Challenge Your Brain 🧠
I’m going to guess that the vast majority of readers don’t know what the documentary hypothesis is. And that’s totally fine! Most Christians don’t need to know what it is. It’s an academic hypothesis about how the Pentateuch (Genesis–Deuteronomy) was formed. The theory is quite complicated. It says that these early books were formed by an editor or editors who took several sources and smushed them together.
In this video, Jones doesn’t deny the possibility that these books were later edited from earlier sources—the end of Deuteronomy and other indications require some level of editing—but does challenge how the Documentary Hypothesis picks apart scripture. If you want a deep dive into a popular academic debate, this is for you.
Consider the Culture 🎨
Barber is a high-school English teacher who also occasionally teaches a course on the history and ethics of video games.
Often, this course is the first time many students have thought conscientiously about the games they play and why they play them. The primary questions they have used to navigate life are the consumer-based ones: is it permissible? and is it pleasurable? In this realm, only a psychologist, medical doctor, or scientist has any real authority. If it doesn’t affect your mental or physical health too much, then eat and drink for tomorrow we die. But using the question “What can I get away with?” as your guiding star in modern America only ends in some level of addiction. Taking the virtue-ethicist tack – how is this activity forming me? – is a new one many of my students have never considered.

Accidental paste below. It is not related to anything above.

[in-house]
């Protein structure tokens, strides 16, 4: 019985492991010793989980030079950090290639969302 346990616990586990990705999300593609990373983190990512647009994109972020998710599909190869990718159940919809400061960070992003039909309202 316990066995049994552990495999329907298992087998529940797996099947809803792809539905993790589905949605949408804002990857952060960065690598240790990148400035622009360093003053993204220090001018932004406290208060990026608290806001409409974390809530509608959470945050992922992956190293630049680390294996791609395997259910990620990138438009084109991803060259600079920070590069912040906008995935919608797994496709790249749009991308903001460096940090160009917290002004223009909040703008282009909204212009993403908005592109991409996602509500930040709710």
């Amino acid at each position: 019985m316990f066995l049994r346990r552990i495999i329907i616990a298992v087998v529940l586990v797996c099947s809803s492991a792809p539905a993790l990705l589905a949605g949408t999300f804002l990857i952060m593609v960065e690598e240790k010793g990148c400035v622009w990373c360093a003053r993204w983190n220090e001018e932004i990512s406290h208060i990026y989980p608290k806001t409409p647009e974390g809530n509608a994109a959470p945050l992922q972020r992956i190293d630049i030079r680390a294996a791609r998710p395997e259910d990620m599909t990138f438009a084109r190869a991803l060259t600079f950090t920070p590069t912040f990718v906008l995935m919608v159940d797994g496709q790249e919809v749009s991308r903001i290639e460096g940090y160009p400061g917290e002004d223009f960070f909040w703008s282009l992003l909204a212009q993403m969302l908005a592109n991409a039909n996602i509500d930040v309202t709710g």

What are video games for, and how do they form us is the starter question. But the bigger question comes: what will virtual reality, artificial reality, and a connected online universe form us to be? If you think the answer is insignificant, look at the changes in our society in the last 15 years since the advent of social media. Technology changes things, and the “metaverse” has the potential to cause a massive change in how we live as humans.
Best with a Cup of Tea ☕️
Is there a Christian way to think about and engage with people who identify as something other than their birth sex?
We’re wading into one of the biggest culture war topics of the last 10 years: Transgender.
One of the best podcasts on the subject that I’ve heard.
This is completely optional, and everything that is currently free will continue to be free. Thank you for reading The Garden Weekly.
Keep Your Mind on Things Above
I will be praying for you this week.
The kingdom of heaven is like a mustard seed that a man took and sowed in his field. It’s the smallest of all the seeds, but when grown, it’s taller than the garden plants and becomes a tree, so that the birds of the sky come and nest in its branches.
— Matthew 13:31b–32 (CSB)